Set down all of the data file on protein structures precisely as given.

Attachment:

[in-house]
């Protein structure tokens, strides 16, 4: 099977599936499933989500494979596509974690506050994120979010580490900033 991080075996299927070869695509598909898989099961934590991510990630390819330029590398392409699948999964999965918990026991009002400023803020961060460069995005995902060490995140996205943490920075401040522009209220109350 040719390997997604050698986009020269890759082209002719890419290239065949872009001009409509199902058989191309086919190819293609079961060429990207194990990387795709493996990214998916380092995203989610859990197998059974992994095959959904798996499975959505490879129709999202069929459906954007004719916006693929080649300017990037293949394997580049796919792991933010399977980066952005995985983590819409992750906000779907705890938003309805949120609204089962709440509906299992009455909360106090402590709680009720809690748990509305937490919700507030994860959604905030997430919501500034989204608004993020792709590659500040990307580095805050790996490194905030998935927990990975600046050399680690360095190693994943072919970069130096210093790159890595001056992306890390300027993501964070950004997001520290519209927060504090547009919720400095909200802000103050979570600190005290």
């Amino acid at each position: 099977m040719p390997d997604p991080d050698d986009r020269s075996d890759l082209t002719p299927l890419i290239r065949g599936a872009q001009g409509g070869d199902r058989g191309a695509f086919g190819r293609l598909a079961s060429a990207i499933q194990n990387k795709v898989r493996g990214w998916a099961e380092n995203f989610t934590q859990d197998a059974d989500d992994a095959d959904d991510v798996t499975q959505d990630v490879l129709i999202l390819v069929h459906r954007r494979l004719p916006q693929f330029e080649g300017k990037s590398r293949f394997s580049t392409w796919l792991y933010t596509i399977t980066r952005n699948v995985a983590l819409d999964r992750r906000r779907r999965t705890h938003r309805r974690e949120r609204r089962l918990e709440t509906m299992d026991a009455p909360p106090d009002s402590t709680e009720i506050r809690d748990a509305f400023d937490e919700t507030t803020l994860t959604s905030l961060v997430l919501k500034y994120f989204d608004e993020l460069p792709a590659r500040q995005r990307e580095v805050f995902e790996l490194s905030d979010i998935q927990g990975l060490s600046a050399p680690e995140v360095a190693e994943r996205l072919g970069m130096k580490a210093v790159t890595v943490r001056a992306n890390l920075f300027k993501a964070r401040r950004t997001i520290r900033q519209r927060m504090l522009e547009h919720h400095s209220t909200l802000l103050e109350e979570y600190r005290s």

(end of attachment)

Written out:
[in-house]
């Protein structure tokens, strides 16, 4: 099977599936499933989500494979596509974690506050994120979010580490900033 991080075996299927070869695509598909898989099961934590991510990630390819330029590398392409699948999964999965918990026991009002400023803020961060460069995005995902060490995140996205943490920075401040522009209220109350 040719390997997604050698986009020269890759082209002719890419290239065949872009001009409509199902058989191309086919190819293609079961060429990207194990990387795709493996990214998916380092995203989610859990197998059974992994095959959904798996499975959505490879129709999202069929459906954007004719916006693929080649300017990037293949394997580049796919792991933010399977980066952005995985983590819409992750906000779907705890938003309805949120609204089962709440509906299992009455909360106090402590709680009720809690748990509305937490919700507030994860959604905030997430919501500034989204608004993020792709590659500040990307580095805050790996490194905030998935927990990975600046050399680690360095190693994943072919970069130096210093790159890595001056992306890390300027993501964070950004997001520290519209927060504090547009919720400095909200802000103050979570600190005290």
């Amino acid at each position: 099977m040719p390997d997604p991080d050698d986009r020269s075996d890759l082209t002719p299927l890419i290239r065949g599936a872009q001009g409509g070869d199902r058989g191309a695509f086919g190819r293609l598909a079961s060429a990207i499933q194990n990387k795709v898989r493996g990214w998916a099961e380092n995203f989610t934590q859990d197998a059974d989500d992994a095959d959904d991510v798996t499975q959505d990630v490879l129709i999202l390819v069929h459906r954007r494979l004719p916006q693929f330029e080649g300017k990037s590398r293949f394997s580049t392409w796919l792991y933010t596509i399977t980066r952005n699948v995985a983590l819409d999964r992750r906000r779907r999965t705890h938003r309805r974690e949120r609204r089962l918990e709440t509906m299992d026991a009455p909360p106090d009002s402590t709680e009720i506050r809690d748990a509305f400023d937490e919700t507030t803020l994860t959604s905030l961060v997430l919501k500034y994120f989204d608004e993020l460069p792709a590659r500040q995005r990307e580095v805050f995902e790996l490194s905030d979010i998935q927990g990975l060490s600046a050399p680690e995140v360095a190693e994943r996205l072919g970069m130096k580490a210093v790159t890595v943490r001056a992306n890390l920075f300027k993501a964070r401040r950004t997001i520290r900033q519209r927060m504090l522009e547009h919720h400095s209220t909200l802000l103050e109350e979570y600190r005290s």